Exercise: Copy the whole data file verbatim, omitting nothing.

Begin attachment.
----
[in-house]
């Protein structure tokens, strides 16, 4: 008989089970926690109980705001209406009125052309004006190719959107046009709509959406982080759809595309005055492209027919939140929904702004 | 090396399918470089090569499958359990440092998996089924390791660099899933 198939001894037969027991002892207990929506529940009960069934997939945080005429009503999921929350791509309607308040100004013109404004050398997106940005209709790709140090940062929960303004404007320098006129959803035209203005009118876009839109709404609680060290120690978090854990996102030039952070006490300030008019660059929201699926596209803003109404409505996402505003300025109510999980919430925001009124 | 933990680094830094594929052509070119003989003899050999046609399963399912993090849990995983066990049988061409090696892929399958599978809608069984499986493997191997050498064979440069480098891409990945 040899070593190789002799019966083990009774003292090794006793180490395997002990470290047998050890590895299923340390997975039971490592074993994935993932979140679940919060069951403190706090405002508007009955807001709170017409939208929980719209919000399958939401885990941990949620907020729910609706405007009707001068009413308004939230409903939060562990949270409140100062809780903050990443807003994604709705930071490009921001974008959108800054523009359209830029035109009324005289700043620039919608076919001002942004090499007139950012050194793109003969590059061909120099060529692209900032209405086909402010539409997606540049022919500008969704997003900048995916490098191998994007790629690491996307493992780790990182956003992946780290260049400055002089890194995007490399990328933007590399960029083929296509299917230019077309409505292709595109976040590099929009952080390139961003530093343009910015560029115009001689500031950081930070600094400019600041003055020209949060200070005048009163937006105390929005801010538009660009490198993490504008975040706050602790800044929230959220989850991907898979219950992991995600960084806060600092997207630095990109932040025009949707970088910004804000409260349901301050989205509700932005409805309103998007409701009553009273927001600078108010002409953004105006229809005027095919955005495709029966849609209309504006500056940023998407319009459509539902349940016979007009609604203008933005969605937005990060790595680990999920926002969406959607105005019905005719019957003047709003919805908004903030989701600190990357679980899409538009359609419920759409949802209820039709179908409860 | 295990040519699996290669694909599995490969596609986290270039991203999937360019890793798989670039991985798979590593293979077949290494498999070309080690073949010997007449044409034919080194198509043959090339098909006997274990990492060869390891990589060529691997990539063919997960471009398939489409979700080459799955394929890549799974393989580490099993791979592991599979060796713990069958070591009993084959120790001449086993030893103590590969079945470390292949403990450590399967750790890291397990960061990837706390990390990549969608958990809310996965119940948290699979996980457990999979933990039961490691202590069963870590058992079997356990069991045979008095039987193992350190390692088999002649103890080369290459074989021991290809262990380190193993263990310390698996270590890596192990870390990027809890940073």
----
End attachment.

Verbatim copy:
[in-house]
């Protein structure tokens, strides 16, 4: 008989089970926690109980705001209406009125052309004006190719959107046009709509959406982080759809595309005055492209027919939140929904702004 | 090396399918470089090569499958359990440092998996089924390791660099899933 198939001894037969027991002892207990929506529940009960069934997939945080005429009503999921929350791509309607308040100004013109404004050398997106940005209709790709140090940062929960303004404007320098006129959803035209203005009118876009839109709404609680060290120690978090854990996102030039952070006490300030008019660059929201699926596209803003109404409505996402505003300025109510999980919430925001009124 | 933990680094830094594929052509070119003989003899050999046609399963399912993090849990995983066990049988061409090696892929399958599978809608069984499986493997191997050498064979440069480098891409990945 040899070593190789002799019966083990009774003292090794006793180490395997002990470290047998050890590895299923340390997975039971490592074993994935993932979140679940919060069951403190706090405002508007009955807001709170017409939208929980719209919000399958939401885990941990949620907020729910609706405007009707001068009413308004939230409903939060562990949270409140100062809780903050990443807003994604709705930071490009921001974008959108800054523009359209830029035109009324005289700043620039919608076919001002942004090499007139950012050194793109003969590059061909120099060529692209900032209405086909402010539409997606540049022919500008969704997003900048995916490098191998994007790629690491996307493992780790990182956003992946780290260049400055002089890194995007490399990328933007590399960029083929296509299917230019077309409505292709595109976040590099929009952080390139961003530093343009910015560029115009001689500031950081930070600094400019600041003055020209949060200070005048009163937006105390929005801010538009660009490198993490504008975040706050602790800044929230959220989850991907898979219950992991995600960084806060600092997207630095990109932040025009949707970088910004804000409260349901301050989205509700932005409805309103998007409701009553009273927001600078108010002409953004105006229809005027095919955005495709029966849609209309504006500056940023998407319009459509539902349940016979007009609604203008933005969605937005990060790595680990999920926002969406959607105005019905005719019957003047709003919805908004903030989701600190990357679980899409538009359609419920759409949802209820039709179908409860 | 295990040519699996290669694909599995490969596609986290270039991203999937360019890793798989670039991985798979590593293979077949290494498999070309080690073949010997007449044409034919080194198509043959090339098909006997274990990492060869390891990589060529691997990539063919997960471009398939489409979700080459799955394929890549799974393989580490099993791979592991599979060796713990069958070591009993084959120790001449086993030893103590590969079945470390292949403990450590399967750790890291397990960061990837706390990390990549969608958990809310996965119940948290699979996980457990999979933990039961490691202590069963870590058992079997356990069991045979008095039987193992350190390692088999002649103890080369290459074989021991290809262990380190193993263990310390698996270590890596192990870390990027809890940073």